Differences between classes in the UK versus US

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Going into classes on my first day in London, I was nervous to see what was in store. I knew there were differences between the grading scales, I expected bigger classes, and I heard there were less tests. All of these were true.

Difference #1: Arrival times University of Westminster

I walked into my first class about 15 minutes early in order to find my classroom on time. I was one of three kids waiting, and was surprised that there were not more students waiting with me. The other students waiting were also American students from other universities. We chatted and waited to see when the other students showed up. Slowly some students trickled in but when there were only 5 minutes left until class started, the professor wasn’t there, and half of the class was missing. The professor made it in right as class was scheduled to start but still there were many students missing. Kids kept entering the classroom even 30 minutes after the class had started.

Comparing this to my classes at Butler, this was a whole new world. My professors are typically in the classroom before the class is scheduled to start. Most students come about 5-10 minutes before class start and maybe a few minutes after. I have not had classmates come in 30 minutes late for the first day before. I was a bit surprised but figured it was just a one-time thing.

This trend continued to follow for the next classes. In one of my classes, I had someone who up 15 minutes before class was scheduled to end. The professor welcomed him in and told him to find a seat. This was the first major difference I noticed between my classes in the UK compared to classes back at Butler.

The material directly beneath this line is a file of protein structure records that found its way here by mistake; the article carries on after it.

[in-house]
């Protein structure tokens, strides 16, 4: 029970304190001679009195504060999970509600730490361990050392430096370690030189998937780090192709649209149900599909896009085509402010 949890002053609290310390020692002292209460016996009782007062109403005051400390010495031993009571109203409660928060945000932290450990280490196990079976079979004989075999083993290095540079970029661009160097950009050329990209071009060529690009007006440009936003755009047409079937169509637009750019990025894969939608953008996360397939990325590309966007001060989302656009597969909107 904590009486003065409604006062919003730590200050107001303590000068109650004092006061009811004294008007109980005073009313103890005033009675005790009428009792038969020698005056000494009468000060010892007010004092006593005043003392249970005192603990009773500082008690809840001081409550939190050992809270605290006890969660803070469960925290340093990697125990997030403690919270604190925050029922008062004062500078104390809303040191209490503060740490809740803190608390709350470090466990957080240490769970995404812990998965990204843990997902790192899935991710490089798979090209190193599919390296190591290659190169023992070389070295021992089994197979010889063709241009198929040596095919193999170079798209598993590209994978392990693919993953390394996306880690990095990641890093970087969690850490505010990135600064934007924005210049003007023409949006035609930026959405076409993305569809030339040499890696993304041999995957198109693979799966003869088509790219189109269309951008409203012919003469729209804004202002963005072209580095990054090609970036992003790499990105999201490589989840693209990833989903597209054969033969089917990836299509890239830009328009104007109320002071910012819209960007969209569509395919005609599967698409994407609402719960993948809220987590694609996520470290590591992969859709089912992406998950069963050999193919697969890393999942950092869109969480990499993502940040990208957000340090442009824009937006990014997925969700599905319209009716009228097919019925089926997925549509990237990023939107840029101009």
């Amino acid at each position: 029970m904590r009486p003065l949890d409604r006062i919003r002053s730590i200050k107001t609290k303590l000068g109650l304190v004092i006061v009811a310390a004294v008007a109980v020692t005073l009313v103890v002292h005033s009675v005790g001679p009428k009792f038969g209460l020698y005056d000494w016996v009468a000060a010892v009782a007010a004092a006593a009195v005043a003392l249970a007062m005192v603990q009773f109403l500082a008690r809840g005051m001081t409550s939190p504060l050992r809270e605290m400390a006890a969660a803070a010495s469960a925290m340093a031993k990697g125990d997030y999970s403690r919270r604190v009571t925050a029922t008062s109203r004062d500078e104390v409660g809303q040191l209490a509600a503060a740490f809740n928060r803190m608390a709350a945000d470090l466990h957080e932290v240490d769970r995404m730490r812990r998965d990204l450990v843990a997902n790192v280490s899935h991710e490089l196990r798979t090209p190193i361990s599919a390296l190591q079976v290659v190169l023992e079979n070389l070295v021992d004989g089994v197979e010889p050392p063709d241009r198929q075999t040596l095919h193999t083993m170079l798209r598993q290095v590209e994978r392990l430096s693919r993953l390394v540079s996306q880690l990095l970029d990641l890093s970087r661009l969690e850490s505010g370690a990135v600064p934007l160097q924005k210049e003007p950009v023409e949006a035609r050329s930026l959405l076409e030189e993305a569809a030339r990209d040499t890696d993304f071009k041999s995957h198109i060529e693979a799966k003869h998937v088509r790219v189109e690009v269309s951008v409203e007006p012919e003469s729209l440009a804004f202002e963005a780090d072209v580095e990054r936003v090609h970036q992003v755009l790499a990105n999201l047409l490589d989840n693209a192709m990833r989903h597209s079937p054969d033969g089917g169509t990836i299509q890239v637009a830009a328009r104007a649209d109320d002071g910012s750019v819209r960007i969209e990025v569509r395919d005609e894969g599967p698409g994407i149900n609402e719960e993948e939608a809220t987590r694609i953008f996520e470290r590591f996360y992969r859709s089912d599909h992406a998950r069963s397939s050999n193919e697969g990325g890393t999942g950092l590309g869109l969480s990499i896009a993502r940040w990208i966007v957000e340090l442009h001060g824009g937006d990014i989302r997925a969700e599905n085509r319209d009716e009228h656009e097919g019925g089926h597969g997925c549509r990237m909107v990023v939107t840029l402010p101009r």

Student doing workDifference #2: Seminars, workshops, and lectures

The next major difference was the scheduling of classes. I have classes broken up into three sections: seminar, workshop, and lecture. Some classes are only broken up into lecture and workshop though. These classes run for 4 hours a day and meet only once a week. Back at Butler, I have class for 1 hour and 15 minutes twice a week. The first few classes felt very long as I sat there for 4 hours.

Difference #3: Homework in the UK

The last major difference is the homework load. For two of my three classes, I have a textbook to read. This is similar to what I would experience at Butler, but when we get to class, we don’t review the reading. There also are no penalties for not reading. At Butler, I have experienced tests and quizzes related to the reading. Quizzes and tests are not big here. For one class, I’m only graded on one assignment and a final exam. At Butler, I’m used to having 2-3 tests throughout the semester with a final at the end. It was a bit overwhelming when I found out how the grading worked but I feel more confident after being over halfway through the semester.

Difference #4: Grading scales

I also had to adjust to the different grading scale. Anything above a 70 translates to an A. Back at Butler, to get an A, I would need to get 93. This is quite a big difference. I did have to realize that they grade differently and harder, so although it’s a lower threshold, it still requires lots of hard work.Photo of Westminster Business School

I was quite shocked at first when adjusting to the difference. It took me a week or so to change my mindset about what school looked like and adjust to the UK way of schooling. Adjusting was difficult since it forced me to think differently about classes, but I felt acclimated by week 2.

UK vs. US

Something that I appreciate about the UK system is that it allows students to be more independent. Doing well in classes seems to weigh heavier on the student rather than the professor. I like that schooling in the UK forces the student to be more independent and take initiative in their studies. Something that is better in the US system is the opportunity to get good grades. As mentioned above, in one classes I only have two grades for the whole semester. In the US, you get multiple opportunities to get good grades and build up a higher gradebook.

Overall, my classes while being abroad have pushed me as a student in ways that I did not expect. I have to really stay on my studies in order to retain the information to do well on the final. At Butler, I focus on more cramming before a test and then forgetting some of it if the test is not cumulative.  Going back to Butler, I feel like I will be a more independent student. I have adjusted to diving deeper into my studies since everything here is cumulative. I believe I will be working harder in my classes because of the discipline I have learned this semester.

 

Article by Emma Coyne